A: I’m wearing two hats here, but what I can say is that everybody agrees that putting our athletics programs on a path to self-sufficiency is important and that will greatly reduce the tensions that have existed in the past. People on both sides make strong points and there are good reasons to have academics and athletics in the same place.
We have approximately 900 student-athletes who bring a lot to this campus in terms of who they are. If you want to talk about diversity and bringing in people of different backgrounds, then student-athletes are certainly part of making Berkeley a great place.
Academics and out-of-classroom activities are frequently in conflict, whether it’s playing in the band or participating in student government. I think what really brought things bubbling to the surface was the combination of the extreme financial stress on the campus and the feeling that the athletics budget was not sufficiently under control or sufficiently transparent.
The fact that administrators have gone to a lot of trouble to control the budget more tightly and make things more visible has helped. But it’s critical that Athletics achieve the targets that have been set out.
Q: Faculty retention has been in the news recently. What’s your reading of the situation on campus?
A: When the headlines were all about California dying, there was this perception among other institutions that Berkeley was weakened to the point that they could pick people off.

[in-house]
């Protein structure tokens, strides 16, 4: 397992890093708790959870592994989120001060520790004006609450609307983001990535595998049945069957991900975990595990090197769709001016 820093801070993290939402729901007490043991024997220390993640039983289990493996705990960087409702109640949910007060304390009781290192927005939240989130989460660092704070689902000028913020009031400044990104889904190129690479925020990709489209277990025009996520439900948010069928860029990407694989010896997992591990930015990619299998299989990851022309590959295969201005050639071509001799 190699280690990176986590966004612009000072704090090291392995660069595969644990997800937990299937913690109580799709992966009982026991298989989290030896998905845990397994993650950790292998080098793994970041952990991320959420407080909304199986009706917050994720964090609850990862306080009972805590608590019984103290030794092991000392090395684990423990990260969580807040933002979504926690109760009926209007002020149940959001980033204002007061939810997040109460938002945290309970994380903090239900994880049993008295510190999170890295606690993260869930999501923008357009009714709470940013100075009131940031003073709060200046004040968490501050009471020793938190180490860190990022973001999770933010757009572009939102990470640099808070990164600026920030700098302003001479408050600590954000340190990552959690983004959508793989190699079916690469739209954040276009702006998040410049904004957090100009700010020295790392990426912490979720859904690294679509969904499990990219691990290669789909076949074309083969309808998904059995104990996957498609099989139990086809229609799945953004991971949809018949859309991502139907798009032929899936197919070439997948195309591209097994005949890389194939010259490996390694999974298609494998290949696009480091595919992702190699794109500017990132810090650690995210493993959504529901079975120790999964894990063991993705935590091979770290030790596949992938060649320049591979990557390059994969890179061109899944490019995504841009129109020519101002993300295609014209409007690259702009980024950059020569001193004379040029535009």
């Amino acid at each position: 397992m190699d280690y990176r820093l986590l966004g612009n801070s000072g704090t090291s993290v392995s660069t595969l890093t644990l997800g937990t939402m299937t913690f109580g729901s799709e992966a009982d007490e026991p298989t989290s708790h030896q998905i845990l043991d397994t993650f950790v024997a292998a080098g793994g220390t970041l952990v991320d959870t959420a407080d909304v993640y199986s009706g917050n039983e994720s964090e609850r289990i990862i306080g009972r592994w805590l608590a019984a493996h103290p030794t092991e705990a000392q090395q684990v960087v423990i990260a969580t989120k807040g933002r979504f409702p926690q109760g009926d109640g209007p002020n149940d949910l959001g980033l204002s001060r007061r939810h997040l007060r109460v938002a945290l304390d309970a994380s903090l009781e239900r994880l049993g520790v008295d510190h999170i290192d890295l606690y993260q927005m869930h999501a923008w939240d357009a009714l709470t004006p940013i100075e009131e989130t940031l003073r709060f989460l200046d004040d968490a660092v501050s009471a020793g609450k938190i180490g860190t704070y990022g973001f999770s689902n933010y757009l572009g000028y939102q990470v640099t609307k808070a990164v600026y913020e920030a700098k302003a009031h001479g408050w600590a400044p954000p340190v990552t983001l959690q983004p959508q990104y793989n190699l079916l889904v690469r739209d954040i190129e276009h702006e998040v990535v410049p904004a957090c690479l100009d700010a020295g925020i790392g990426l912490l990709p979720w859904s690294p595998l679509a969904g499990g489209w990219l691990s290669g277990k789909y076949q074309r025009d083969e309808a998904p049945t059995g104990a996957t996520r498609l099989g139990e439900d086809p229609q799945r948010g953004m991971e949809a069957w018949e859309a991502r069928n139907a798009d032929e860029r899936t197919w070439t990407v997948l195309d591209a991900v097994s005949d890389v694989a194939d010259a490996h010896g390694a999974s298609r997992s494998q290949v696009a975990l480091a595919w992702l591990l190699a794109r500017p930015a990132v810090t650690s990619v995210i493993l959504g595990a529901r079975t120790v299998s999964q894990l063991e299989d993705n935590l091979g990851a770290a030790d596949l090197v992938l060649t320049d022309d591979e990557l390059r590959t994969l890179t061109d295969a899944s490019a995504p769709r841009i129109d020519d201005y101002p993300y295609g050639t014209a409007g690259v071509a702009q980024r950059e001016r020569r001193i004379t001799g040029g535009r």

Of 49 recent cases, we retained 21 faculty and 24 cases are still ongoing. What those 21 cases are telling you is these people want to stay here, but they weren’t treated as well as they should have been before the recruitment battle started. That is, because of low and slowly increasing salaries, reduced campus infrastructure support and other drawbacks, these people were susceptible to be lured away to greener pastures. When we can fix those kinds of issues, we can still attract and keep the very best people.
This is a complicated issue because in many instances salary isn’t the only factor. But there’s a limit to how long we can have a large portion of the faculty in a poachable situation.
I’m told that other institutions are hunting here less and less — perhaps because Berkeley is no longer viewed as an easy target. Of course, that’s a good thing. But the underlying problem remains true, and that is a major concern.
Q: Among your other academic interests, you were recently involved with Richard Muller’s high-profile climate-change study, the Berkeley Earth Surface Temperature Project. With all your research and administrative responsibilities, does teaching still excite you?
A: I came to Berkeley from an institution that didn’t have any students, so if I wanted to be a pure researcher I could have many more hours in the week. But having the students around stimulates the mind and reminds us [faculty] why we are here.
Berkeley students are incredibly smart, work extremely hard. They won’t take a bogus answer from anybody and will force you to challenge your assumptions.
I walk out of that classroom tired because it’s a draining experience to keep 500 people engaged, but at the same time it reminds me that these kinds of attributes are important. Over the course of the week it really does make a difference in how I view the world and how I approach my work.